In 1942 a new Co-Director took her place alongside Robin and Frosty.  Treeva “Teeter” Tilley grew up in Toronto, Canada and like the other two directors, she also had a Girl Scouting background both in the United States and Canada. It was a match that brought out the best in both and allowed their complimentary strengths to come through.  Robin was the inspirational leader who set the direction for Illahee but Teeter had the knack for making sure that these goals were met.   She was thorough, had a good business sense and a keen eye for detail.  Robin was charming and her presence was felt throughout camp.  (Among the many things Robin and Teeter shared in common the raising of dogs was an especially important passion for both of them.  Robin and Teetor were great dog lovers and they always had at least one dog apiece romping merrily around camp.  Wendy, Bonnie, Scottie and Nickie, and many other dogs were raised at Illahee and became part of the camp landscape.)



Teeter’s mission for a litter-free camp continues 50 years later!


Teeter, on the other hand, was the “behind the scenes” person making sure that everything was taken care of so that camp could function smoothly.  She was so attentive to the details of the camp operation that there wasn’t a piece of litter that Teeter wouldn’t find to pick up.  It was Teeter who put up the “keep our camp clean” sign in 1959.  It was a yearly crusade for her to keep a litter-free camp and she was constantly motivating the campers to remember not to litter. Teeter had a delightful personality that often went in humorous and zany directions.  She drove a small foreign car with a fold back sunroof that she zipped around camp in, often at excessive speeds.  If someone saw her coming it was best to stand aside and let her roar by.  If you wanted to know a weather forecast the saying around camp was “ask Teeter, she’ll know.”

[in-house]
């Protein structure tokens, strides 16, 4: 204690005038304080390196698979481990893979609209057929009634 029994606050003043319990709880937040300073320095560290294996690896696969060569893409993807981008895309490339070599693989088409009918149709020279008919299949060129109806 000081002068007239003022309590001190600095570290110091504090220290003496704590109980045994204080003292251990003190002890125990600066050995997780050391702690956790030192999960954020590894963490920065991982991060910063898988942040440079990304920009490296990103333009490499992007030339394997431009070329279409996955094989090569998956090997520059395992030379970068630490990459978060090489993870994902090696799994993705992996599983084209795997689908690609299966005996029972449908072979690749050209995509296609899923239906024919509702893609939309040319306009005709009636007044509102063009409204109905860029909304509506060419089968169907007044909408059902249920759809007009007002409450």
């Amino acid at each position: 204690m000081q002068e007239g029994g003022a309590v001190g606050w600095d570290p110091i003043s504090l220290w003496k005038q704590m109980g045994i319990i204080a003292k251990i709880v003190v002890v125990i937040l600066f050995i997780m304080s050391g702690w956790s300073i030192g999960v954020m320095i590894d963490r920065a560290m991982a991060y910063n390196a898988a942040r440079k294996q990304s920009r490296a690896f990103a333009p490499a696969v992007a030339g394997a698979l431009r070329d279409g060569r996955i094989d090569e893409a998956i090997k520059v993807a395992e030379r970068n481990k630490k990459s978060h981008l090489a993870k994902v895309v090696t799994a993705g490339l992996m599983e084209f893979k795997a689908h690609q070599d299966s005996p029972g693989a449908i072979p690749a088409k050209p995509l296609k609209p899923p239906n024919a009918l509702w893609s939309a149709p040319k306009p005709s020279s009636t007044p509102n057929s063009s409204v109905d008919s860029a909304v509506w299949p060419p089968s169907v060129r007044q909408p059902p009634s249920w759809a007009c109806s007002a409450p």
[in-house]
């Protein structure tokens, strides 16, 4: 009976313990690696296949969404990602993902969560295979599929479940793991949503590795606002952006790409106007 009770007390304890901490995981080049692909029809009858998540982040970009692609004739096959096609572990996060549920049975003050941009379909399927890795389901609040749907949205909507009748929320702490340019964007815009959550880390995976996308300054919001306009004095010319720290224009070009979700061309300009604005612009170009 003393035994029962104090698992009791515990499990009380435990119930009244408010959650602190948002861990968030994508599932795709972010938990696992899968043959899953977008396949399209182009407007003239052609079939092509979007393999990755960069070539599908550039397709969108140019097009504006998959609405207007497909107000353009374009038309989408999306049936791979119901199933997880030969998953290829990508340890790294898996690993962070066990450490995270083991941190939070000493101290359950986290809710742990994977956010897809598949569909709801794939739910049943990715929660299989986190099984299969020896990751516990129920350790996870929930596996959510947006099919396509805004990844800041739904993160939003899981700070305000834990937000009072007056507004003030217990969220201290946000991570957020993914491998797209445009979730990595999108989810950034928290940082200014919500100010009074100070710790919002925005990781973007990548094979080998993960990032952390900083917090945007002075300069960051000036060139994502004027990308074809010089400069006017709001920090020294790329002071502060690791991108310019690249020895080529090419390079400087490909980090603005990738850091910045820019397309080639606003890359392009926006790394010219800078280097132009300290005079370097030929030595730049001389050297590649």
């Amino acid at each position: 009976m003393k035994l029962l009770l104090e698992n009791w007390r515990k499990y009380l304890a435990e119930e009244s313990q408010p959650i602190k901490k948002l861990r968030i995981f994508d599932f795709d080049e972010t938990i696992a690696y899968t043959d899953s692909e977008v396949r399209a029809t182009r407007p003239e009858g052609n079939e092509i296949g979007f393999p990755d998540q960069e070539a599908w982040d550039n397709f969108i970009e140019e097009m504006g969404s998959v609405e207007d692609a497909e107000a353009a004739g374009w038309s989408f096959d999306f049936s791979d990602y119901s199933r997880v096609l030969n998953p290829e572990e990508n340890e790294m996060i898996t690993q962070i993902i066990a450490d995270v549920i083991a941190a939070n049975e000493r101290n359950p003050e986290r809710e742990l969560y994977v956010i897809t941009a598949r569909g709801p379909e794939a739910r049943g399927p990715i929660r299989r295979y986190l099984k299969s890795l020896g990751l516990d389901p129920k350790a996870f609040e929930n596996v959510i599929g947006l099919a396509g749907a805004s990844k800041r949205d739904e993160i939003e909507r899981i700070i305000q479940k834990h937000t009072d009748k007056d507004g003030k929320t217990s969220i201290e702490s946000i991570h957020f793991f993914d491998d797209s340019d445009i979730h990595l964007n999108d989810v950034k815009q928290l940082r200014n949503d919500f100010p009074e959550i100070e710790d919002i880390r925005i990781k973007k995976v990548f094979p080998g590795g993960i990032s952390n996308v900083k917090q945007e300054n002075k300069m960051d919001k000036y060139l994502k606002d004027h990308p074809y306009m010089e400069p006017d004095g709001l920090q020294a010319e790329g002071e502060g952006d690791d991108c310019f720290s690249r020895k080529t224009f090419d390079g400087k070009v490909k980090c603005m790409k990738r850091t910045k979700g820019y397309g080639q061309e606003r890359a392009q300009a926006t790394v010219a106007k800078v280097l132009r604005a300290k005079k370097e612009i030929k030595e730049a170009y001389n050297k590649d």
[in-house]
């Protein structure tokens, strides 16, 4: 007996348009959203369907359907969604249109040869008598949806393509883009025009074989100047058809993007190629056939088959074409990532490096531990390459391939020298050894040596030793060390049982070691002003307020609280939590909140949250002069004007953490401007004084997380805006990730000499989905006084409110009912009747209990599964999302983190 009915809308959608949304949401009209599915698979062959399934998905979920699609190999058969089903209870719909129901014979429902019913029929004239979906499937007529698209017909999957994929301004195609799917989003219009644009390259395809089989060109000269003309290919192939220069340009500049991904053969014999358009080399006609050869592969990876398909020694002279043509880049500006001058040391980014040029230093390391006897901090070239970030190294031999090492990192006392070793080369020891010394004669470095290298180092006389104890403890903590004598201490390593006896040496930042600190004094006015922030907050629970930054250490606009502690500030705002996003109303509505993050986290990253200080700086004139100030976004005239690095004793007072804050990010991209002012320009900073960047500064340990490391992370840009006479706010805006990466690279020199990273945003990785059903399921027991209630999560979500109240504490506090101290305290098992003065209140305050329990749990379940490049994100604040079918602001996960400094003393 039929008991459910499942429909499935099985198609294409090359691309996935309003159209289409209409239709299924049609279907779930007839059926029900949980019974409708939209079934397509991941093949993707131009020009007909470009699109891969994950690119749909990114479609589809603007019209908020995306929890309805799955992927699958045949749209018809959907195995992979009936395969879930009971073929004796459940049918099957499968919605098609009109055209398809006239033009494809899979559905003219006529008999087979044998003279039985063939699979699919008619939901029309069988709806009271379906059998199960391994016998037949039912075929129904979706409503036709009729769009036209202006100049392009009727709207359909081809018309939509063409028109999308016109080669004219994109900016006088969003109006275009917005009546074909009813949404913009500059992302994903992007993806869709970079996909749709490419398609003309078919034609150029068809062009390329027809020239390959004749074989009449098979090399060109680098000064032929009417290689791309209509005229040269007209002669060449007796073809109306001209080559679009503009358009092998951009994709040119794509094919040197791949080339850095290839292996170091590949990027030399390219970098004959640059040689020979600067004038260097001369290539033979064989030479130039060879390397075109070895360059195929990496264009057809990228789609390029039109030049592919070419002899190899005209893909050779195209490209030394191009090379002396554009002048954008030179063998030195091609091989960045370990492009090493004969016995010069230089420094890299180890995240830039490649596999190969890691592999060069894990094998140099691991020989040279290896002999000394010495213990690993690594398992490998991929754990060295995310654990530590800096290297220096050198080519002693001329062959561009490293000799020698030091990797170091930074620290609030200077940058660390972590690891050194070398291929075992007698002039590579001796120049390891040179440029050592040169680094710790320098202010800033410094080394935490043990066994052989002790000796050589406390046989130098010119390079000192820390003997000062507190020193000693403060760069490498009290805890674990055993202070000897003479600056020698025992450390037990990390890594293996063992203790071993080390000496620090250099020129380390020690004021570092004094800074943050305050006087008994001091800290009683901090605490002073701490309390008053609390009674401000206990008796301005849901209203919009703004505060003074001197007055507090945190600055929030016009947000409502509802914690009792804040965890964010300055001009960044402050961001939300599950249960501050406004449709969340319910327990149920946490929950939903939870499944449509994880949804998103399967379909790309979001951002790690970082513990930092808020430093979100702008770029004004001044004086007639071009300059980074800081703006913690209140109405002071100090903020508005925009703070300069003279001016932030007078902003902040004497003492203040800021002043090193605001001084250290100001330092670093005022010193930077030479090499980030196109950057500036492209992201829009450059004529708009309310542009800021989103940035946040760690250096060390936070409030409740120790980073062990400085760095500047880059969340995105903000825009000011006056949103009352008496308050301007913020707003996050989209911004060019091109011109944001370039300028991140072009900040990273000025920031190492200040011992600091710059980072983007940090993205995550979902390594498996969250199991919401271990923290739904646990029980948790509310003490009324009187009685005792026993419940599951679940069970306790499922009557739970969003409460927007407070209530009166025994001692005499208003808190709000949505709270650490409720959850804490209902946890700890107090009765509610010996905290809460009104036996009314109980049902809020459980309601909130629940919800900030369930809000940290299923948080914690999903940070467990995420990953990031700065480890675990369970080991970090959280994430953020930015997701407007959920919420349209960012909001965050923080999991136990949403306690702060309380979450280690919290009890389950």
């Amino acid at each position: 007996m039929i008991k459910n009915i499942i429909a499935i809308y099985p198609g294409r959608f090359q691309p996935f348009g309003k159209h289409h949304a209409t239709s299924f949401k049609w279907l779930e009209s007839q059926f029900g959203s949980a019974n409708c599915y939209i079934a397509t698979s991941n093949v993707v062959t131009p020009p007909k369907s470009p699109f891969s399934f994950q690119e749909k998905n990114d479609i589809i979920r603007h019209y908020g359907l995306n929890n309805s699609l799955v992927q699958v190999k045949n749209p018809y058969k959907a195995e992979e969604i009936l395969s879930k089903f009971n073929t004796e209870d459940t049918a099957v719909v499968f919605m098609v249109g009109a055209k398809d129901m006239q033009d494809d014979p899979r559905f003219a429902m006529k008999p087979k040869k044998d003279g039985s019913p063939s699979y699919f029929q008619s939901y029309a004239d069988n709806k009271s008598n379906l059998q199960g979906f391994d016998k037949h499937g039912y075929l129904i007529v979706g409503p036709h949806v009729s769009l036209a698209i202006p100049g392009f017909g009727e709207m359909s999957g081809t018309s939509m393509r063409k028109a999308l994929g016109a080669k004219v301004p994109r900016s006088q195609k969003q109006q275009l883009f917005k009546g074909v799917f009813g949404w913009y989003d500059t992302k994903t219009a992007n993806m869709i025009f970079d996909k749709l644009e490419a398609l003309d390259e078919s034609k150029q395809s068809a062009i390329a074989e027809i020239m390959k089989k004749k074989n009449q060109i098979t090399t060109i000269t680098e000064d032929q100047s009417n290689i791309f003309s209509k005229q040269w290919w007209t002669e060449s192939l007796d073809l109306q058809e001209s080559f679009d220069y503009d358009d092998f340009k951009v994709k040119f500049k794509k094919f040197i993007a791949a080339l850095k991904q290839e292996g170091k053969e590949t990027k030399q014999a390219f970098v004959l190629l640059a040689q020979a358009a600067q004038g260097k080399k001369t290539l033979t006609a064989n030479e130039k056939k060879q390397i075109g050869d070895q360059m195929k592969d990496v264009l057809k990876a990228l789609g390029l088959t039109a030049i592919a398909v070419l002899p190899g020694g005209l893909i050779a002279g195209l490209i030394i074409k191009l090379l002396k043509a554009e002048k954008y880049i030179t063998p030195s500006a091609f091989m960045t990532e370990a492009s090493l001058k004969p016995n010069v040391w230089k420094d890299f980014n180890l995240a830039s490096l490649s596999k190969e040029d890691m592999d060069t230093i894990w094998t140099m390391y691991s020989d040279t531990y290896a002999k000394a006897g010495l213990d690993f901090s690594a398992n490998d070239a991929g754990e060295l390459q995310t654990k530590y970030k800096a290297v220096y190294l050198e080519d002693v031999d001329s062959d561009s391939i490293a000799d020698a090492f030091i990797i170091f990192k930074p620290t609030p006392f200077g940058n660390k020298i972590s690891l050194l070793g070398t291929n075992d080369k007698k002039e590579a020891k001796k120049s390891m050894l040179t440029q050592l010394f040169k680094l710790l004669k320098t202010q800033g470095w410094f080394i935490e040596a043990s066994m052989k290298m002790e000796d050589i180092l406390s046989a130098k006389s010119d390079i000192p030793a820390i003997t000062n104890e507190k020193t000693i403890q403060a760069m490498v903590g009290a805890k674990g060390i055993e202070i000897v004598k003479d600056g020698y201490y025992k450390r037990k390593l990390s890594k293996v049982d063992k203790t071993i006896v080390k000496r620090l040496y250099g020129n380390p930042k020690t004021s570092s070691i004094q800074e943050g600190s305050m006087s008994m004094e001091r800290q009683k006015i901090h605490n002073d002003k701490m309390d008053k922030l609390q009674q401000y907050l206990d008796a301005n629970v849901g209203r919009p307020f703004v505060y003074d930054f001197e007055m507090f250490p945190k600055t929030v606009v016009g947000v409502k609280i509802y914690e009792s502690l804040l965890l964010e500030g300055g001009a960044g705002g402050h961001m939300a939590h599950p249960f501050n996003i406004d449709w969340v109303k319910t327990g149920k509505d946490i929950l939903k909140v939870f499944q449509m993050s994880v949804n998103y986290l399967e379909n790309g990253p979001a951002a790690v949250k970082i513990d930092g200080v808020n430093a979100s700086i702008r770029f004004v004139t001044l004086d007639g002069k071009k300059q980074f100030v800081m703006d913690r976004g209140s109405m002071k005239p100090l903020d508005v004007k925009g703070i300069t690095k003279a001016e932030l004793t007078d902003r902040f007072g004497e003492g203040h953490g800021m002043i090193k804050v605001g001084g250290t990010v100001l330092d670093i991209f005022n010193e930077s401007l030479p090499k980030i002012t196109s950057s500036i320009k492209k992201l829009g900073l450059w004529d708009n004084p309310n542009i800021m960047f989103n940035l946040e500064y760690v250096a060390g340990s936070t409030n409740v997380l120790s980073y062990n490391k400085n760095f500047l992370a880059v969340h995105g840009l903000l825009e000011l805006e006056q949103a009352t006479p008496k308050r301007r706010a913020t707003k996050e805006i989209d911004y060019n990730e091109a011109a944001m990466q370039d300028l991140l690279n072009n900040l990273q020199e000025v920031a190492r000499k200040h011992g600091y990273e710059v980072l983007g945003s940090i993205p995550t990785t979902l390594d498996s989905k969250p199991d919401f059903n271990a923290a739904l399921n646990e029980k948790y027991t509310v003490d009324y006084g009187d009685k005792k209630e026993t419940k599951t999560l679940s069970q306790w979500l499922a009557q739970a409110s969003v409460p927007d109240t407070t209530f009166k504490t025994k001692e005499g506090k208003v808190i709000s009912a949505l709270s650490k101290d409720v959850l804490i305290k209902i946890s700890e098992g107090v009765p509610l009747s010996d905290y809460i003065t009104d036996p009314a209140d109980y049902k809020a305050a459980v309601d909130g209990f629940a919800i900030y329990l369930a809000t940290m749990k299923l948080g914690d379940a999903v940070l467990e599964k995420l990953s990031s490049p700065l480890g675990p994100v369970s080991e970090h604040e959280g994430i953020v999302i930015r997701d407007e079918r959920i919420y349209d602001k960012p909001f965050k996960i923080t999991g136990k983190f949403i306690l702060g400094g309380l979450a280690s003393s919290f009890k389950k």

Until 1945 there had only been one eight-week session of camp.  Most girls stayed for the entire eight weeks although allowances were made for those who could only attend for four weeks.   Seeing that there was a need for a shorter two-week camp Robin and Teeter initiated the first “pre-camp” that summer.  Pre-camp was an abbreviated version of the eight-week camp session with all the regular camp activities available for the girls.  Even a shortened Camp Log was published and handed out to the campers as they departed.  This expansion of the camp schedule allowed for the possibility for even more girls to attend Illahee.

In 1945 the eight-week session was filled to capacity with 126 campers and a fully functioning staff of 43.   “Pine View Hill” was added that winter to accommodate a growing number of older campers.  At that time Pine View consisted of two canvas-sided tent “cabins,” each with a wood floor, and an out door latrine was situated between the two.  A young woman, entering her senior year at the Florida State University in Tallahassee, was hired to be “head of hill” for Pine View –Frankie Hall.  Over the years she would go on to devote much of her life and passion to Camp Illahee.